Jackson calls Thursday's game 'critical'

PHOENIX -- The number on the white board in the Los Angeles Lakers' locker room, representing the countdown to the wins necessary to complete their road to a repeat, remained at six after Tuesday's 115-106 Game 4 loss to the Phoenix Suns -- but the only thing on the team's mind seemed to be Game 5 on Thursday.

"Critical game," Lakers coach Phil Jackson said. "We say they're all critical, but this is what playoffs are about. If you can support yourself on the home court, you have a chance of going back and pulling an upset or winning the game, No. 5, and creating the momentum change. So, we'll see what comes out on Thursday. Should be interesting."

For the second time this postseason, the Lakers jumped out to a 2-0 lead to start a series, only to lose Games 3 and 4 on the road. Against Oklahoma City in the first round, Los Angeles was able to take Game 5 at home and Game 6 on the road to close out the series before it went the distance.

Working in the favor of the Lakers, the No. 1-seeded team in the Western Conference, is their home-court advantage. The Lakers have yet to lose a game at Staples Center this postseason, going 7-0.

"Now we've got to go back home and make sure we have a really good intense game, where we set the tone from the first second and we play as hard as possible for 48 minutes," Pau Gasol said after racking up just 15 points and five rebounds Tuesday. Gasol averaged 25 points in Games 1 and 2 at home and just 19 points in Games 3 and 4 on the road.

"We've got to understand they're a team that's dangerous, as they proved," Gasol said. "I think people were overlooking them after the first two games and [were] just thinking ahead already. And so obviously, that's a big mistake."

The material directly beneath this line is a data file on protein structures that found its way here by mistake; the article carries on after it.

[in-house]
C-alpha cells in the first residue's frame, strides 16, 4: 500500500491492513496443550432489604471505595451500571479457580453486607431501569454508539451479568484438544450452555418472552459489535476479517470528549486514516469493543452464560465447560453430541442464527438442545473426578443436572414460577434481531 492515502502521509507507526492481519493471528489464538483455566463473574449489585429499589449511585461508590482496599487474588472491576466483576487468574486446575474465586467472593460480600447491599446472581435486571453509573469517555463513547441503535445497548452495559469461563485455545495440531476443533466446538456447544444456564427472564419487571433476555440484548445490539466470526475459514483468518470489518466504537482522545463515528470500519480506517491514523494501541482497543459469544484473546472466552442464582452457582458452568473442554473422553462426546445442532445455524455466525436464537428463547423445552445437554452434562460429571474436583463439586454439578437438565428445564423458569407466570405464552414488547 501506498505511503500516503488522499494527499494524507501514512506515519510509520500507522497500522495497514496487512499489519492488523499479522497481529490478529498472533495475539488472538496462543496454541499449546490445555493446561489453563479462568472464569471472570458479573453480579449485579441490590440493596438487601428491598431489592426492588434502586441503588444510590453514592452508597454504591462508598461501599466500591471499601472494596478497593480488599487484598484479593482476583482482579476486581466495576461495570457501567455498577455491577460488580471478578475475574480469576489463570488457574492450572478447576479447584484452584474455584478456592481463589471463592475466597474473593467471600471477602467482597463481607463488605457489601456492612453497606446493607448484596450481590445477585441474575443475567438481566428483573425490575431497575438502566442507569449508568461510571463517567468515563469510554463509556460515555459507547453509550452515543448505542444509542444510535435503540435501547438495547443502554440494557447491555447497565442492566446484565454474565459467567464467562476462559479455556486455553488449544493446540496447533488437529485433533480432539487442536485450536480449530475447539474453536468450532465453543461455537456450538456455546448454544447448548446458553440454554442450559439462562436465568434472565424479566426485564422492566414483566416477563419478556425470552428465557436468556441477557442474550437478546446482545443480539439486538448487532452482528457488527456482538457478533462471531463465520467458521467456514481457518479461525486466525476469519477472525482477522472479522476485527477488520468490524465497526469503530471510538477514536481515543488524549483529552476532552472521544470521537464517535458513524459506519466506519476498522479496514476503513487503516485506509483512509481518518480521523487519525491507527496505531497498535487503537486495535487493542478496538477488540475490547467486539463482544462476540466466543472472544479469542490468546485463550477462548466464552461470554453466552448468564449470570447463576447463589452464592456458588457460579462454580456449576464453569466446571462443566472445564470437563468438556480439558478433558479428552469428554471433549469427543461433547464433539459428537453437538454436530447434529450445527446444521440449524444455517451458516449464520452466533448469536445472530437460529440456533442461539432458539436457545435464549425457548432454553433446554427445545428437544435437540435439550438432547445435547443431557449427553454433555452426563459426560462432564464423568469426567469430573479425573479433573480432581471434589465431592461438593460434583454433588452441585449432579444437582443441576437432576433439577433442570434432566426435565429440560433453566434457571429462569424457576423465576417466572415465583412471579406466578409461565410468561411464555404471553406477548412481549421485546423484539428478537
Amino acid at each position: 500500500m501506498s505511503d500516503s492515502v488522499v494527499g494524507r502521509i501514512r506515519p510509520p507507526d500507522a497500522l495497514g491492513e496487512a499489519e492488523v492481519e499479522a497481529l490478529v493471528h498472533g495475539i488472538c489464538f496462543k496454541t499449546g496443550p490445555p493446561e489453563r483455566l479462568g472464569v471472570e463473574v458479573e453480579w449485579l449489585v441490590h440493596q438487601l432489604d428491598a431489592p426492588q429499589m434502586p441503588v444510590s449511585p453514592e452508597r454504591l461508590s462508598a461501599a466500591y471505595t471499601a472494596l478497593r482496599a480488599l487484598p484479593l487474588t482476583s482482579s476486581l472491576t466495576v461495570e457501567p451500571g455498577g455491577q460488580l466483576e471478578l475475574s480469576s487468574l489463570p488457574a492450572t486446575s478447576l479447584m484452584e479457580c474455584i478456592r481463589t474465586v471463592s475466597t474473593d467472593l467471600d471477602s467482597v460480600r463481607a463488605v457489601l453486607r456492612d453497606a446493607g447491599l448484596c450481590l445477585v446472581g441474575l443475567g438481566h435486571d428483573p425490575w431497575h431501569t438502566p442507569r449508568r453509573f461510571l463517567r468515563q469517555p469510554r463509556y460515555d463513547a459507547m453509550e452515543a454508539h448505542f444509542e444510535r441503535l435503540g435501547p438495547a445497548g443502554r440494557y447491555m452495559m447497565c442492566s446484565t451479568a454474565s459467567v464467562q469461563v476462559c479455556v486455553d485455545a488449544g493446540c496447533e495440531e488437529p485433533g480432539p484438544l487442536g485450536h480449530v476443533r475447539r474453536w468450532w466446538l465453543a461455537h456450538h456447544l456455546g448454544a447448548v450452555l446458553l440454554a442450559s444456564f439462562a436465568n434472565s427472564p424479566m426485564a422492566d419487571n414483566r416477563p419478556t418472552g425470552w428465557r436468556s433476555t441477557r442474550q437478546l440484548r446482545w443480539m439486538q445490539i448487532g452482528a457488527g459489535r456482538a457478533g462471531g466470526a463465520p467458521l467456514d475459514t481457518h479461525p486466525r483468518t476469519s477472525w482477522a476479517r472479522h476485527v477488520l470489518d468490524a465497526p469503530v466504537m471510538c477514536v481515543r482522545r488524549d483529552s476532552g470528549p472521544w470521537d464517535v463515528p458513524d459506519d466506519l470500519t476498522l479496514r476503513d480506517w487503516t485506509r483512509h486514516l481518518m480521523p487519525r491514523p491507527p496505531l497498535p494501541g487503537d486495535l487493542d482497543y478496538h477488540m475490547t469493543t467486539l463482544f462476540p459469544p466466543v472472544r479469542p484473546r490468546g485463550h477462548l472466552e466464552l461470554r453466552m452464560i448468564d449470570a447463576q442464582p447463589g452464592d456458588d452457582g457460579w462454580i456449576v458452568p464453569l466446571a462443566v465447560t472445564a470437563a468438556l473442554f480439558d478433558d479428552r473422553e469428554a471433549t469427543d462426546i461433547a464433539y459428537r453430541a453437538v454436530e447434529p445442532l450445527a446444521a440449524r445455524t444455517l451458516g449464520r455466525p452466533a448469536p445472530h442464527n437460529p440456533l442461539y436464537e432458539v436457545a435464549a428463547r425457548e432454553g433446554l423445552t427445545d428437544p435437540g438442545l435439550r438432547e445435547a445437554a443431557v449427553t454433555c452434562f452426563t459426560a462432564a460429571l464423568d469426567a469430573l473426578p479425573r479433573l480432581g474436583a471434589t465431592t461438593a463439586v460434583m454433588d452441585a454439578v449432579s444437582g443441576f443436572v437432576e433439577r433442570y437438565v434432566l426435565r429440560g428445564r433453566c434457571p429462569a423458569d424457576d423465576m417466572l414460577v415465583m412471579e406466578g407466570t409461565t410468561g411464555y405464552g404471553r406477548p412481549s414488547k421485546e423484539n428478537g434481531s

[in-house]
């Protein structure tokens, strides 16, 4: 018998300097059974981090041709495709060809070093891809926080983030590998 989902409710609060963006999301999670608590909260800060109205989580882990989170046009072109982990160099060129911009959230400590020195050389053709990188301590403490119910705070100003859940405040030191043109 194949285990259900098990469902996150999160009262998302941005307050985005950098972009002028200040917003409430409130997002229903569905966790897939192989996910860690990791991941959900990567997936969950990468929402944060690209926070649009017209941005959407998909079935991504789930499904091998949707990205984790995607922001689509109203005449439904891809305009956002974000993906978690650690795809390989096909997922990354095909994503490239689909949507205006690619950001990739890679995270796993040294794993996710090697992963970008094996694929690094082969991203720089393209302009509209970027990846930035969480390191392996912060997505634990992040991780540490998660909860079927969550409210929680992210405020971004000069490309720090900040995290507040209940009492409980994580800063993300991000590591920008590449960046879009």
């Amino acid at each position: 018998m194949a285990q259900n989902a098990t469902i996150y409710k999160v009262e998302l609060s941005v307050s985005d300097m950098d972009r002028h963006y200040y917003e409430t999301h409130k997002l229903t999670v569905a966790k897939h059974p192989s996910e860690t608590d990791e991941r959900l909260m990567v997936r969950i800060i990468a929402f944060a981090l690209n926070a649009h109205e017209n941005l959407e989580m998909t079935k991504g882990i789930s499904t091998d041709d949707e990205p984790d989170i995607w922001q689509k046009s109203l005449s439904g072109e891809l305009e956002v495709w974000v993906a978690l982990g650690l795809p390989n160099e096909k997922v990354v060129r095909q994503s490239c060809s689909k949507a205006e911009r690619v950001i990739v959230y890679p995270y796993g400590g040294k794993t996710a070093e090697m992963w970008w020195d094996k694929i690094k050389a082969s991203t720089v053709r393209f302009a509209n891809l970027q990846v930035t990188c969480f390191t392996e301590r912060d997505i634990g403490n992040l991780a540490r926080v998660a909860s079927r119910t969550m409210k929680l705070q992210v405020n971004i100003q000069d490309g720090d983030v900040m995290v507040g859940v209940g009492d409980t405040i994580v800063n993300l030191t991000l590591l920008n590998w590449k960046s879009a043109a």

Lakers take charge

The Zen Master has taken on a not-so Zen-like approach to motivate his players to sacrifice their bodies on defense and draw charges: pay them.

"We actually even put out a reward for drawing charges so there's rewards involved in it," Jackson said, with the money coming from a "minor fine pool" that filled up throughout the year that the Lakers use to "reimburse these guys for various things they do."

According to Elias Sports Bureau, in the first round of the playoffs, Oklahoma City drew 12 offensive fouls on Los Angeles, while the Lakers collected just 10 on the Thunder. L.A. improved in the second round, drawing 10 to Utah's nine. Through four games against Phoenix, the Lakers have fared much better, drawing eight charges compared to just two for the Suns.

Derek Fisher drew an offensive foul on Leandro Barbosa on Tuesday, racking up his 12th offensive foul taken in the 14 games the Lakers have played in the playoffs. The next-closest Lakers player is Pau Gasol, who has drawn just four.

"We've asked them to [do it]," Jackson said. "I think we have thin-chested big men is what we have. Not so much meat up in the chest so they shy away from it."

Bynum back, again?

Andrew Bynum, who Jackson considered benching for Game 4, bounced back from his two-point, two-rebound clunker in Game 3 to contribute 12 points, eight rebounds and a block while shooting 6-for-9 from the field in 25 minutes on Tuesday.

"I thought he played pretty well tonight," Jackson said. "I was heartened by his play tonight. I think he's going to play better as we go along."

One teammate down, one teammate, one coach, one idol to go

Bryant's 38 points gave him 4,785 in his postseason career and ticked him past Karl Malone (4,761) for the fourth-most points in NBA playoffs history. The three players who remain above him are Shaquille O'Neal (5,248), Kareem Abdul-Jabbar (5,762) and Michael Jordan (5,987).

They said it

"It seemed like every time we went near them they fell down at some level in that game and they went to the line." -- Jackson on the free throw discrepancy (Phoenix was 22-for-32 from the line, Los Angeles 7-for-13)

This and that

With 38 points and 10 assists in Game 4, Bryant became just the third player in the last 20 postseasons to rack up 35-plus points and 10-plus assists in consecutive games. Kevin Johnson did it for Phoenix in the 1994 Western Conference semifinals and Michael Jordan accomplished it in the 1992 NBA Finals. Curiously, both Bryant and Johnson went 0-2 in those games, while Jordan and the Bulls were 1-1 ... The Suns are 6-7 all-time in best-of-seven series when tied 2-2. The Lakers are 23-8.

ESPN Stats & Information contributed to this report.